I’m not blaming our parents; but I’m also not convinced that the church has fulfilled its role in equipping parents to teach their children the fundamental Christian principles. A father can teach his child baseball because he at least knows the basics. A mother can teach her child to read and write, because at the very least, she herself has learned those basic principles. Some of our Christian parents know some Christian principles, but the challenge is that parents have rarely been taught the practices of these principles that can be applied in their own homes. Participating in children and youth ministry in local churches is one step, but it doesn’t instill all the practices that will lead to a lifetime of faith.

The Towers Watson research on vital congregations named a few elements that I think are appropriate for Christian families and congregations who care about these families, today.

  1. Congregations that have shown markers of health and vitality have more ministries for children and youth than low-vital congregations. These churches care enough about the spiritual health of their children and youth to offer something appropriate to their developmental stage of faith. Even very small congregations who were highly vital had one or two more ministries for children and youth than their counterparts.
  2. These congregations have highly effective lay leadership who demonstrate a vital personal faith. Children learn by watching. If parents and other people in congregations attend to their own personal faith by practicing the means of grace, these children will witness what transformed Christian living looks like. Faith has to start somewhere. So begin by practicing faith through the means of grace.
  3. Highly-vital congregations have pastoral leadership that focuses on developing, coaching, and mentoring the laity (which, by the way, includes children and youth). Too often I have heard clergy state that they don’t “do” children or youth ministry. This is a travesty in my mind because it sends a signal to the children, youth, and families that they are subordinate to whatever the pastor considers more important ministry. Children and youth are more aware of what good coaching and mentoring looks like in their lives. Pastors who include children and youth in their development, coaching, and mentoring are investing in a present possibility filled with hope for a spiritually generative future.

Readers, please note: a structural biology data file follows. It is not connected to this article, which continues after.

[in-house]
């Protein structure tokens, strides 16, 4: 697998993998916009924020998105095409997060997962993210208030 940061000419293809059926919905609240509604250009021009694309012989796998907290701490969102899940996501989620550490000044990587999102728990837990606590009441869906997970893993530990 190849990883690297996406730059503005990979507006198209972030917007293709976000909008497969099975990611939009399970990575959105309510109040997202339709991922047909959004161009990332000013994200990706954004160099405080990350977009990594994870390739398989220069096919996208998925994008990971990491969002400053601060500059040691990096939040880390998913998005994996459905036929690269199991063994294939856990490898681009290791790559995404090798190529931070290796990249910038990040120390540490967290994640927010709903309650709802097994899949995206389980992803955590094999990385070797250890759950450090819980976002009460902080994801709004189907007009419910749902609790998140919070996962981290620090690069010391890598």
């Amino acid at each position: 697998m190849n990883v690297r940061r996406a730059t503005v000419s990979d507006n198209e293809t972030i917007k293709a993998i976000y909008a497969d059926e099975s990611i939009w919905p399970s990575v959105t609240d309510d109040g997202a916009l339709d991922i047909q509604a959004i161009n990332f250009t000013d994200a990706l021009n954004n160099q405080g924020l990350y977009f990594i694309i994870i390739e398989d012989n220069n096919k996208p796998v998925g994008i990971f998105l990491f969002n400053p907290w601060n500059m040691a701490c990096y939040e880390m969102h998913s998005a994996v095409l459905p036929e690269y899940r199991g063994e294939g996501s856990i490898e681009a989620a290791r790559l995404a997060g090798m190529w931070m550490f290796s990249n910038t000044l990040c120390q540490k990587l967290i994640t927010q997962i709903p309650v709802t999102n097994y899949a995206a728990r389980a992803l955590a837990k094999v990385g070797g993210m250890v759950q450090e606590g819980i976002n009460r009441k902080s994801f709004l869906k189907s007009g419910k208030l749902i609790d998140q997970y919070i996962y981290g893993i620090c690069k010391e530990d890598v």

We can educate children and families in the fundamentals of our faith, which in my mind are rooted in two scriptures: Matthew 28, “The Great Commission,” and Matthew 22, “The Great Commandment.” The beauty of the Christian tradition that our family has claimed is that we have a methodology for practices that embody living out these two passages. Our Wesleyan heritage has given us the means of grace, which allows us to practice personal holiness and social holiness.

Families can practice the means of grace together by praying out loud, reading Scripture, participating in corporate worship, and serving God by serving others together. These are just a few of the habits and practices that I want my children to possess as they grow into adulthood. I believe that these are the practices and habits that will last them a lifetime and give them the foundation they need to thrive in life. By God’s grace they will always know “God loves them and wants them to love others too!”